With jazz, blues, rock and folk twists, Bertsch and his band give listeners plenty to consider and enjoy.
• The Paul Bertsch Band's "Remnant Highway" album is available for $12 per copy online at paulbertschmusic.com, or through Amazon and streaming services.
Bluesy moment in time
Johnny Wright's recording and performing heyday came in the late 1950s and early '60s, carried out in the blues-rich St. Louis region. The singer-guitarist moved to Terre Haute in the late 1960s, and was working at the Terre Haute Malleable plant in the late 1970s when harmonica player Steve Rusin guided Wright back into the studio.
Wright wound up recording five of his songs with Rusin and a superb collection of musicians in 1978 and 1980. He'd recorded a few tunes that cracked the charts almost two decades earlier, assisted by R&B star Ike Turner. The later Terre Haute sessions rekindled the deep, infectious voice and sound that fueled Wright's initial notoriety.
The band included future Nashville session guitarist Dave Kyle, Rusin on blues harp, bassist Steve Brown, saxophonist Freddy Mandock, piano players Billie Fivecoat and Dennis Sickler, and drummers Steve Ridge, Rudy Moss and George Rusin. The results reveal the keen musical talent flowing through Terre Haute then.
Wright bellows feelings of discontent from sleeping in a "Coal Shed," the opening track. "Johnny's Bad Air Boogie" laments breathing polluted air as the band jams to a dance beat. The hopping "Shut Up" and jazz-inflected "Move" let the singer vent frustrations. The disc's closing track, "Come Here Baby," has a slow-dance groove, executed in consummate fashion by Wright and a supporting trio.
Together, the disc is a fascinating, entertaining 18-minute introduction and swansong to Wright's niche in blues history.
• Copies of "Johnny Wright and the Hi-Way All Stars" EP are available at the Music Shoppe on South 25th Street in Terre Haute.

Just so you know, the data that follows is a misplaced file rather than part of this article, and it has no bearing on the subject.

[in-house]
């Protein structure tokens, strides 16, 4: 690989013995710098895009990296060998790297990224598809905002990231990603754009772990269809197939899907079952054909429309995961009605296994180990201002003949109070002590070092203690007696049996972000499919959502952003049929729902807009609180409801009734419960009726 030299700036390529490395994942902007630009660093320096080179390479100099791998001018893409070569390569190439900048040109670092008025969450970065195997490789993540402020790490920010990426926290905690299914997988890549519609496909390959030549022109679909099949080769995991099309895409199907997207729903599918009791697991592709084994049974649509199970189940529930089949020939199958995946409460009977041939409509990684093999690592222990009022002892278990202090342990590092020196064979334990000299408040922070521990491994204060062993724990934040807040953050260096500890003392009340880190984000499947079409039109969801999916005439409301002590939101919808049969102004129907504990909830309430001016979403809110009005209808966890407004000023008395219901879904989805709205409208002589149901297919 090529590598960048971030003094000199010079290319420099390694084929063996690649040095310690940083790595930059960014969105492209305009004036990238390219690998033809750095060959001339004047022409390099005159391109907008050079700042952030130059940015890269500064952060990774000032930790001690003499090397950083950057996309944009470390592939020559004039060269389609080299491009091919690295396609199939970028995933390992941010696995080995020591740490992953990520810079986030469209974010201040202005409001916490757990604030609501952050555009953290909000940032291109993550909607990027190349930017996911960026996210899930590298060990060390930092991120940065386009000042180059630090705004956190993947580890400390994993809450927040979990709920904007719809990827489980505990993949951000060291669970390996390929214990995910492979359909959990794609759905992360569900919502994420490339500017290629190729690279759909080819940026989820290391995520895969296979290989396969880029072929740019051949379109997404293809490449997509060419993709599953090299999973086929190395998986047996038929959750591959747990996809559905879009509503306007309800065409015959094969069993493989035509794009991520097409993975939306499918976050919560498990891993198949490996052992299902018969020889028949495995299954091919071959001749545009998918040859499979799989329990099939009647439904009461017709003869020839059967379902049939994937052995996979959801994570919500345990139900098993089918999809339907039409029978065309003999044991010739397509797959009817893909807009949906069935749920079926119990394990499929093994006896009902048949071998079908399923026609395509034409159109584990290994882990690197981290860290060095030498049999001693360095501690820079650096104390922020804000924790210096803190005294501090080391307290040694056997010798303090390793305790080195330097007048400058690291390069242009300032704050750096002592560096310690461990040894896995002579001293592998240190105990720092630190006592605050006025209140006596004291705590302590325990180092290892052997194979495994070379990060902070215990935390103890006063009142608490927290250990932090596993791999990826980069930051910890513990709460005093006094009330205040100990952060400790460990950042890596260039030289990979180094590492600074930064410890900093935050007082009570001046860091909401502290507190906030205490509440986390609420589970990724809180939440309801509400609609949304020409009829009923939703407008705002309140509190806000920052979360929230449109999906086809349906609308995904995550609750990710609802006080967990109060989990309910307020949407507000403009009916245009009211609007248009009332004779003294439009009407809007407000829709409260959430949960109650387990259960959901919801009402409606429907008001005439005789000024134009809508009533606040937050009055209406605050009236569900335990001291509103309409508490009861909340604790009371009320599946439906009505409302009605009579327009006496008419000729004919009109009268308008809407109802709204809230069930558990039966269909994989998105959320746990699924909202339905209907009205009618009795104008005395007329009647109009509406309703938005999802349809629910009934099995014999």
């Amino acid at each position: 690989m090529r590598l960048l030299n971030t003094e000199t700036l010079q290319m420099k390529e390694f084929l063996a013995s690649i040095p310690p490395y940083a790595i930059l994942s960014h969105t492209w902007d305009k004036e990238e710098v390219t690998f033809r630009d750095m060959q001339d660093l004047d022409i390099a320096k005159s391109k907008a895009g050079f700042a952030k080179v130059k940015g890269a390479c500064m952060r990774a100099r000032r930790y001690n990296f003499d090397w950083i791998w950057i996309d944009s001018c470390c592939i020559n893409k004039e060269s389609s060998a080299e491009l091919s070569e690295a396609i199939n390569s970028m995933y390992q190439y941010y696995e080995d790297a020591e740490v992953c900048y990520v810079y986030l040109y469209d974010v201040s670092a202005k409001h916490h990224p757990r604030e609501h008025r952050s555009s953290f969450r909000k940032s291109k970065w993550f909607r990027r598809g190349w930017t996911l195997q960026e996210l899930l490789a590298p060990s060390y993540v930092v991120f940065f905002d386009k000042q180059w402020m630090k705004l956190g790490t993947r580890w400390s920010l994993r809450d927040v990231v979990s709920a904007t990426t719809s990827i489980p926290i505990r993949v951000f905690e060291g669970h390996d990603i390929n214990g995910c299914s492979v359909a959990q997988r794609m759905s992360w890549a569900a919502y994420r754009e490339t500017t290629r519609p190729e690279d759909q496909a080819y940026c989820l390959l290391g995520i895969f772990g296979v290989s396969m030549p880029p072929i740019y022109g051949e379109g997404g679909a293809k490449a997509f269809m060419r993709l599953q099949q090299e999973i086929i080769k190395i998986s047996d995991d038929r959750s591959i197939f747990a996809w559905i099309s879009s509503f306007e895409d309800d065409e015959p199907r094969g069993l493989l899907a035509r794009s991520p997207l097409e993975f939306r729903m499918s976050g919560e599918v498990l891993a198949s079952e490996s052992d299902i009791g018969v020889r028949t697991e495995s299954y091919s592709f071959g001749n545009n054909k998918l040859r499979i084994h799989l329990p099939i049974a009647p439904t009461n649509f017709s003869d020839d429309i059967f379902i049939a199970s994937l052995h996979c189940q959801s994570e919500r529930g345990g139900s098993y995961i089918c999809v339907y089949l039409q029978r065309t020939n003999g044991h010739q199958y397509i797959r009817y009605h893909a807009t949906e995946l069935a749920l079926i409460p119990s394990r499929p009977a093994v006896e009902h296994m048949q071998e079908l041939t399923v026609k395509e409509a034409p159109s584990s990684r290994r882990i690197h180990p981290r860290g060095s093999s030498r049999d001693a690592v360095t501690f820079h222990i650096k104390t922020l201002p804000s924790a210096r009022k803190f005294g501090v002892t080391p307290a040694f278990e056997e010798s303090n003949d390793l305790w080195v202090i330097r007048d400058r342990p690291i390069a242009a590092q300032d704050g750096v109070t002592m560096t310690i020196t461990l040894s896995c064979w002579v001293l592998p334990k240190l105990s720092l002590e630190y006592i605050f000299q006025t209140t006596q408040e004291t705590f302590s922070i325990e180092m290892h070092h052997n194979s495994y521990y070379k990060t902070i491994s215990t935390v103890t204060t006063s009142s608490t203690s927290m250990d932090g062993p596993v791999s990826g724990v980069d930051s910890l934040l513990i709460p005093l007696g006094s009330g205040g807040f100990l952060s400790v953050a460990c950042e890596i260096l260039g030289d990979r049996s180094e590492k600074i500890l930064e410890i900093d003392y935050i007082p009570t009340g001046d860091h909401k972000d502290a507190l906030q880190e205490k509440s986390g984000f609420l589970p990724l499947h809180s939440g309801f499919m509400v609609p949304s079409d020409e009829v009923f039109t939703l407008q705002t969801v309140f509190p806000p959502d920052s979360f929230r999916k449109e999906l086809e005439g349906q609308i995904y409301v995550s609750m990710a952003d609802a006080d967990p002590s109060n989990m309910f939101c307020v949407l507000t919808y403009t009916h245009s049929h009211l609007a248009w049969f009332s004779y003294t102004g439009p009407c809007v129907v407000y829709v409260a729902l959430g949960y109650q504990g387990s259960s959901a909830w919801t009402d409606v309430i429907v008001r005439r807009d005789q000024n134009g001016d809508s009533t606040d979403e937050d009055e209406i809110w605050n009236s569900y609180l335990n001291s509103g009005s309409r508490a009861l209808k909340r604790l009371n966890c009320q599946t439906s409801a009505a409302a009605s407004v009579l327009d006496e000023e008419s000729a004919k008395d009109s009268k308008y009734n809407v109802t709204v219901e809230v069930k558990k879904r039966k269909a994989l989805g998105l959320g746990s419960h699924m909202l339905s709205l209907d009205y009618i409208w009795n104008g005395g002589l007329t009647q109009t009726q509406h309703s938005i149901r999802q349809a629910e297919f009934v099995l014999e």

Folk tales of Texas deeds
David Hanners' knack for storytelling in song comes from his talents as now-retired Pulitzer Prize-winning journalist.
But he adds a flair for folk guitar picking and a narrator's singing style. The former reporter for the Dallas Morning News, St. Paul Pioneer Press and other newspapers has been setting detailed stories to music for years. His new six-song EP documents some true stories, some fiction and, as he puts it, "yarns inspired by true events."
Oddly enough, he recorded these while living with his wife, Sharon, on the Mediterranean island of Cyprus. Hanners and recording engineer Michalis Chyrsanthou used a stark approach to the sessions. Hanners compares the sound to "WPA field recordings with good microphones." The sound is captivatingly clear and puts his stories appropriately in the spotlight.
Some subjects were drawn from Hanners' days as a night cops reporter for the Amarillo Globe-News. Wide open spaces and boredom led to crimes that Hanners chronicled. Their misdeeds launched in "the universe of bad ideas" carry a dose of realism. In "Cautionary Tale," Hanners sings, "There's no moral to this story, that's not what life's about, 'cept if you move to Amarillo, don't fall in with the wrong crowd."
• David Hanners' "Murder Ballads of the Texas Panhandle" can be heard online at davidhannersmusic.com/new-ep/.
Mark Bennett can be reached at 812-231-4377 or email@example.com.